When it comes to plucking bass from grass, there is no family lineage better at it than the McMillan family. The McMillan family is deeply rooted around Lake Okeechobee, where they are best known for their bass catching ways. The late, great Jimmy McMillan was a master on the Big O. His oldest son, Brandon McMillan, has won plenty of coin in grass with a flipping stick. So, it comes as no surprise that Jared McMillan, the middle brother of the McMillan clan, has surfaced as the day one leader at the Toyota Series Southern Division event on Lake Seminole with five bass weighing pounds 21 pounds, 10 ounces.
After day one, it looks as if J-Mac is looking to carry on the winning McMillan family tradition on Lake Seminole: Brandon has two regional level wins there: a Toyota Series win and a Bassmaster Open win.
In the past, J-Mac was always more of caster and winder, while Big Mac was more of the puncher and flipper. It seems as if J-Mac may have adopted some of his big brother's ways for Seminole.
“One thing he has taught me about that punching deal here is that it is pretty random and not to get hurried or frustrated with the long periods of time between bites,” McMillan says. “I only got eight bites today and it’s not like they all came from one single spot. I caught a couple, hopped around, got two more bites, dinged around, and got two more bites. That’s the way that kind of fishing is and I have the confidence to keep doing it, even when I go an hour or two without a bite. When you fish that way, you just have to accept that’s the way it’s going to be. I can’t force an area or get too bogged down in one spot just because I caught a big one there.”
Another lesson he has learned is to avoid fishing pressure. McMillan says one of his keys today was to keep moving to areas where he didn’t see boats, including his own.
“I won’t even fish behind myself when flipping like this,” he says. “I kept fresh water in front of me all day. I kept an eye on where other boats were and tried to avoid where they had fished. I hit stuff I have never fished here before in my life and caught fish out of it; that’s the key for me, to see something that looks good, and just have the confidence to keep fishing it.”
2. Jason S. Smith – Dawson, Ga. – 19 – 3 (5)
Jason Smith echoed the words of leader Brandon McMillan when he described his fishing day as one that involved avoiding fishing pressure and getting “just eight bites,” en route to taking the runner-up spot on day one.
Smith is flipping a mixture of hydrilla and milfoil and also noted that he caught two good fish on his first stop and two more good fish on his second stop. He finished a limit by 11 a.m. and then proceeded to ride around and check a couple of other spots for tomorrow.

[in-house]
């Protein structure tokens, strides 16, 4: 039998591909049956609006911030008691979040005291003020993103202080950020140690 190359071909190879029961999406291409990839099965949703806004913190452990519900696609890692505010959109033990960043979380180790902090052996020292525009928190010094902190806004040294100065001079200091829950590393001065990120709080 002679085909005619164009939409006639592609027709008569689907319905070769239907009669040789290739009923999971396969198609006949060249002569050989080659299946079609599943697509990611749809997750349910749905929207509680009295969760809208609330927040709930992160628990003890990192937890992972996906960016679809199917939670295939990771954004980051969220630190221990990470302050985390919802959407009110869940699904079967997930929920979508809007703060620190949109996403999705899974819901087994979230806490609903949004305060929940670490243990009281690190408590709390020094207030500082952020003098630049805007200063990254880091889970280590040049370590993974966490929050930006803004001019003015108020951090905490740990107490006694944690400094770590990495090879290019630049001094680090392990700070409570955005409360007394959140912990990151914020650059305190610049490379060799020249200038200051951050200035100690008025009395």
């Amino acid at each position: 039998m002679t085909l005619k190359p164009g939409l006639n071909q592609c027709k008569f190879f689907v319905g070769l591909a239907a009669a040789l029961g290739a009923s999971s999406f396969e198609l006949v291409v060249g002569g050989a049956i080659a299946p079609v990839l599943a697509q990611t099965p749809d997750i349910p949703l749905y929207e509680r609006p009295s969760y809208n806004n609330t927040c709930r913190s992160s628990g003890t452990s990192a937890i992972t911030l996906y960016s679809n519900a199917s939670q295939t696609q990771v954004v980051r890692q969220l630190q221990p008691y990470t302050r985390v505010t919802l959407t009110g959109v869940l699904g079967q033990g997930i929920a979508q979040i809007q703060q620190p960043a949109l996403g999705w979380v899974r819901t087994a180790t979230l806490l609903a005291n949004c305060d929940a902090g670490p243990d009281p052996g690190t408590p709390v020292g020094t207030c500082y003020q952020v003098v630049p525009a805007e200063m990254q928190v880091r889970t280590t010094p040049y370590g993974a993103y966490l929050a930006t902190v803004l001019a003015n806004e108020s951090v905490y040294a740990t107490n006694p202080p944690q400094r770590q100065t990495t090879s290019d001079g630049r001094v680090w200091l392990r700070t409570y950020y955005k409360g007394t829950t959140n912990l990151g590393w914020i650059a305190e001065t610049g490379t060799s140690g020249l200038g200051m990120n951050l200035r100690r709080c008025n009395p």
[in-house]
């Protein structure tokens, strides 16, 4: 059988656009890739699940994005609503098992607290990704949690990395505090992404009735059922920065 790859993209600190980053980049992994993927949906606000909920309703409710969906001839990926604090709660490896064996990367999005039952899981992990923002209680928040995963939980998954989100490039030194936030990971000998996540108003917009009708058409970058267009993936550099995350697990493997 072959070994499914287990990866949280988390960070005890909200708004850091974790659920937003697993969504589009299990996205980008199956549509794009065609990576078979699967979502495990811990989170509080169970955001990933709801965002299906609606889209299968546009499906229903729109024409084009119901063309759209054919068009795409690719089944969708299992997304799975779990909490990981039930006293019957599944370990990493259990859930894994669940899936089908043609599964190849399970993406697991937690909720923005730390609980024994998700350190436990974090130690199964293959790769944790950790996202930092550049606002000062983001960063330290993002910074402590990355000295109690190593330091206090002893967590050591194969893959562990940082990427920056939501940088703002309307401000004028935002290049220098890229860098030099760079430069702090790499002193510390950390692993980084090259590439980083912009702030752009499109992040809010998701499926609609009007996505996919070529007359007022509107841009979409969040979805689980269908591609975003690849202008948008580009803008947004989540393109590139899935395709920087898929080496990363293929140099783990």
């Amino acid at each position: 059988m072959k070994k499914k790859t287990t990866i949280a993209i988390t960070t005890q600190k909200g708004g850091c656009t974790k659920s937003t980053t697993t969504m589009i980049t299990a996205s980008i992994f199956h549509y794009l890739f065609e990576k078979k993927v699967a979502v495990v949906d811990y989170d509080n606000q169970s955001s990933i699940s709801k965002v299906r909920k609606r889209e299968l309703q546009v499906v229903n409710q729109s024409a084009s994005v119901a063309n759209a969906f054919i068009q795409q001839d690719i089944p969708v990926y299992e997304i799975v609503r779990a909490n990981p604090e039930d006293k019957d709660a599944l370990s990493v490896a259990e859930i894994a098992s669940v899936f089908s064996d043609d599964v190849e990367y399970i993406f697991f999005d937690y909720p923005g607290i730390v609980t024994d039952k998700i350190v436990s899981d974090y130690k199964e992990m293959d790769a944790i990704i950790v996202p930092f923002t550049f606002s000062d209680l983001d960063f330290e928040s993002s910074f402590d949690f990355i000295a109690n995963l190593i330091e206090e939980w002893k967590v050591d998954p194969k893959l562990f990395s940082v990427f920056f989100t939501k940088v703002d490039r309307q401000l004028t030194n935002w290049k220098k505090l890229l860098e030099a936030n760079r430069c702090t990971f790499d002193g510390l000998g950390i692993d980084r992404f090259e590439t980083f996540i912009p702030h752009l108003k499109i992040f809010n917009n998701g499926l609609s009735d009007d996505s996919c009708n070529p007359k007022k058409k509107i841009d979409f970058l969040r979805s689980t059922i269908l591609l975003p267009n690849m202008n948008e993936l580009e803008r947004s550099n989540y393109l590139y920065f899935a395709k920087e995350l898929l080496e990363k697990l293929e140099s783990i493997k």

But “checking” spots for Smith doesn’t always mean fishing them.
“I rode by a several spots today a couple of times just to see if anyone else was on them,” Smith says. “Being aware of when and where fishing pressure is being applied is a big deal on this lake.”
Smith owns Buddha Bait Co. and today he used his own flipping bait called the Baby Momma Beaver in a new color called juice.
3. Keith Poche – Pike Road, Ala. – 17-14 (5)
Keith Poche brought his small aluminum rig to Lake Seminole with the intention of using it to fish for shoal bass. Indeed, he took it far into the shoals of the Flint River today, but instead of shoalies he brought back a bag of largemouths that weighed nearly 18 pounds.
“I caught a few shoal bass, but as it turns out, all the bigger ones I caught were largemouths,” Poche says. “The water is high and the current is really rolling up there. So instead of fishing the shoals, I just started fishing the bank – any current breaks or eddies formed by logs or cypress trees or rocks. I would just roll with the current and pitch as fast as I could to down the bank. I didn’t even run back or repeat any water. I just kept drifting and pitching.”
4. Mikey Keyso Jr. – North Port, Fla. – 17-3 (5)
While some people are looking to avoid boat traffic, Mikey Keyso is looking to get in it.
Keyso says he has sought out the thickest mats nearest the heaviest trafficked boat lanes.
“I actually think the fish push up into the hydrilla harder where the boat traffic is the heaviest,” Keyso says. “I’m punching the thickest mats with 1-1/2 and 2-ounce weights. I mean, the stuff is tough to get into. And it seems like I get bit any time a boat or two comes blowing through the area.”
5. Trevor Fitzgerald – Belleview, Fla. – 16-6 (5)
Trevor Fitzgerald has some winning history on Lake Seminole with a Bassmaster Open win on the lake in 2010. The deep grass sets up well for the ways he likes to fish.
“I had 10 keeper bites on the day and most of them came flipping,” Fitzgerald says. “But what’s crazy is the biggest fish I weighed bit a topwater. I was moving between places and just picked up a topwater to have something to throw and a good one crushed it. So tomorrow I might have to keep them honest with that topwater a little more.”
Top 10 pros
1. Jared McMillan – Belle Glade, Fla. – 21 – 10 (5)
2. Jason S. Smith – Dawson, Ga. – 19 – 3 (5)
3. Keith Poche – Pike Road, Ala. – 17 – 14 (5)
4. Mikey Keyso Jr. – North Port, Fla. – 17 – 3 (5)
5. Trevor Fitzgerald – Belleview, Fla. – 16 – 6 (5)
6. Jai Hunter Sr. – Deland, Fla. – 15 – 14 (5)
7. Robert Crosnoe – Inverness, Fla. – 15 – 13 (5)
9. Steven Hatala – Harrison Township, Mich. – 15 – 7 (5)
10. Troy Gibson – Mountain Home, Ark. – 15 – 3 (5)